Contributed by Sara Zorich
On January 27, 2014, in Sandifer v. U.S. Steel Corp., 12-417, 2014 WL 273241 (U.S. Jan. 27, 2014), the U.S. Supreme Court upheld the Seventh Circuit decision that time spent donning and doffing protective gear was time spent “changing clothes” under Section 203(o) of the FLSA allowing parties to a collective bargaining agreement the ability to bargain over compensability of such time at the beginning and end of the work day.
Clifton Sandifer filed a collective action under the FLSA seeking compensation for the time he and others spent donning and doffing work gear items including: flame-retardant jackets, pair of pants, hoods, hardhats, snoods, wristlets, work gloves, leggings, steel-toed boots, safety glasses, earplugs and respirators. U.S. Steel argued that such time was not compensable under the FLSA because it had bargained on the issue of donning and doffing and made it part of its collective bargaining agreement with Sandifer’s union.
Section 203(o) of the FLSA provides that compensability of time spent “changing clothes or washing at the beginning and end of each work day” is subject to the collective bargaining process. However, the debate ensued as to what constituted “changing clothes” under the law. Sandifer argued that anything protective in nature could not be deemed clothes under the FLSA. The Supreme Court disagreed with Sandifer finding that only three (3) of the items Sandifer was required to don and doff did not qualify as clothes: glasses, earplugs and respirators while the other nine (9) items should be deemed as clothes. The Supreme Court then went on to hold that the proper standard for determining whether the time spent “changing clothes” is covered by 203(o) must be looked at for a period on a whole. Thus, where an employee spends the vast majority of his/her time in question donning and doffing clothes then the time is not compensable, but if the majority of time is spent donning and doffing non-clothes items the entire time period is compensable. Here, the Court held that the majority of time was spent changing clothes and little time was spent putting on and taking off non-clothes items thus the employee did not have to be compensated for any donning and doffing time under Section 203(o). The Court choose to adopt the new method of view the period “on a whole” for 203(o) matters over applying the de minimus doctrine as had been previously done by the Seventh Circuit.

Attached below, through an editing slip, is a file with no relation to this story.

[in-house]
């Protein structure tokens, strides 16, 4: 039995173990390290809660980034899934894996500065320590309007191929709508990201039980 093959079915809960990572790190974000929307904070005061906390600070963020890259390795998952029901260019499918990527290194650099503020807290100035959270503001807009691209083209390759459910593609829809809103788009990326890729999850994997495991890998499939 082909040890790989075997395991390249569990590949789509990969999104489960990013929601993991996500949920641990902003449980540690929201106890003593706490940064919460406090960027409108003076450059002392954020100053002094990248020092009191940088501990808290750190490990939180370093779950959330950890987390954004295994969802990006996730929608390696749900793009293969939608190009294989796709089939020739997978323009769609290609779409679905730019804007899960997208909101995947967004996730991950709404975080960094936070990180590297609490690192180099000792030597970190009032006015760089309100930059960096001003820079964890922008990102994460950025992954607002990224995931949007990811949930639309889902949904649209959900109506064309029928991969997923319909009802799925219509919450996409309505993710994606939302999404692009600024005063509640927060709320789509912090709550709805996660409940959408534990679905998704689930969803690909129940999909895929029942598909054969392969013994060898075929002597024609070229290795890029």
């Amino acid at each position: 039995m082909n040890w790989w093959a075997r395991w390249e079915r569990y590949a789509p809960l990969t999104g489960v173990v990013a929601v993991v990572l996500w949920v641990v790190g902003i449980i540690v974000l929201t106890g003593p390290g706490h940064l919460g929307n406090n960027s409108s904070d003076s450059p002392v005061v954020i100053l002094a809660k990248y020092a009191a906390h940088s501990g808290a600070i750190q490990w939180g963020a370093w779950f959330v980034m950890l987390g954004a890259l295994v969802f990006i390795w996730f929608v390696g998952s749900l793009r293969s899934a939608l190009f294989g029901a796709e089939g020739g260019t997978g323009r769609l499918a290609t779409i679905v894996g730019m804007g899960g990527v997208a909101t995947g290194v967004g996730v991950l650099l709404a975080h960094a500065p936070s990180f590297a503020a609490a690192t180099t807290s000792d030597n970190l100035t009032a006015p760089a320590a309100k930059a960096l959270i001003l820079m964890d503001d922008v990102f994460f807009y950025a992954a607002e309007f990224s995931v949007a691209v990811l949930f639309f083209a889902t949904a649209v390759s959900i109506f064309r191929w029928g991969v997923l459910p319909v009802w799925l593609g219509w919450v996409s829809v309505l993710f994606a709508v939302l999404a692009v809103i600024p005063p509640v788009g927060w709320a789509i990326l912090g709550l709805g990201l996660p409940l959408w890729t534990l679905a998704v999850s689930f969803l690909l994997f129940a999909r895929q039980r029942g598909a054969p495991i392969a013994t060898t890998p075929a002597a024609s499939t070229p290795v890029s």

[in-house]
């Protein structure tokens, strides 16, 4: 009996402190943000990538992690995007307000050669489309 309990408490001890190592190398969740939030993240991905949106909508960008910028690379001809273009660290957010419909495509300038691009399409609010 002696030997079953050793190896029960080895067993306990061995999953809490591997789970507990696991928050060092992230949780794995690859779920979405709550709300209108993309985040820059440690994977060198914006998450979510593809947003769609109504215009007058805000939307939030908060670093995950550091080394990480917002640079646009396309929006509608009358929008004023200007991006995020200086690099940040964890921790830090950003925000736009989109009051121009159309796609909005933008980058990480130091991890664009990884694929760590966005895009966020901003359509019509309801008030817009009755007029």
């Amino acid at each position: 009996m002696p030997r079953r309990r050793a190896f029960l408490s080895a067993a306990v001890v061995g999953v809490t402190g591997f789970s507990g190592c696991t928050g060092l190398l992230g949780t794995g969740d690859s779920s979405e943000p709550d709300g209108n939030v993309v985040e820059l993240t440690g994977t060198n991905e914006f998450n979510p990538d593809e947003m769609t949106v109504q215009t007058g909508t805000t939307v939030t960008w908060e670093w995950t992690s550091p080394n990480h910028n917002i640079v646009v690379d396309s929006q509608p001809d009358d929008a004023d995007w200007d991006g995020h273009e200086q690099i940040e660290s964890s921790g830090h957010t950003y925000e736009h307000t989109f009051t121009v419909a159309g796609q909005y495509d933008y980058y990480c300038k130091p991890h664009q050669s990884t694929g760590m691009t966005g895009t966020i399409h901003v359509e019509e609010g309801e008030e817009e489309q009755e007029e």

Practice Pointer – This case is only applicable to situations involving a union workforce and when the issue has been the subject of fair bargaining between the union and the employer. Further, if the state in which the employee is employed has a more restrictive or stringent state law applicable to payment of time spent donning and doffing than the provisions of the FLSA, the employer must follow the state law and may not be afforded the Section 203(o) exception to compensating for donning and doffing. This case is another reminder for employers to carefully review and regularly audit all payroll, time keeping and compensation practices.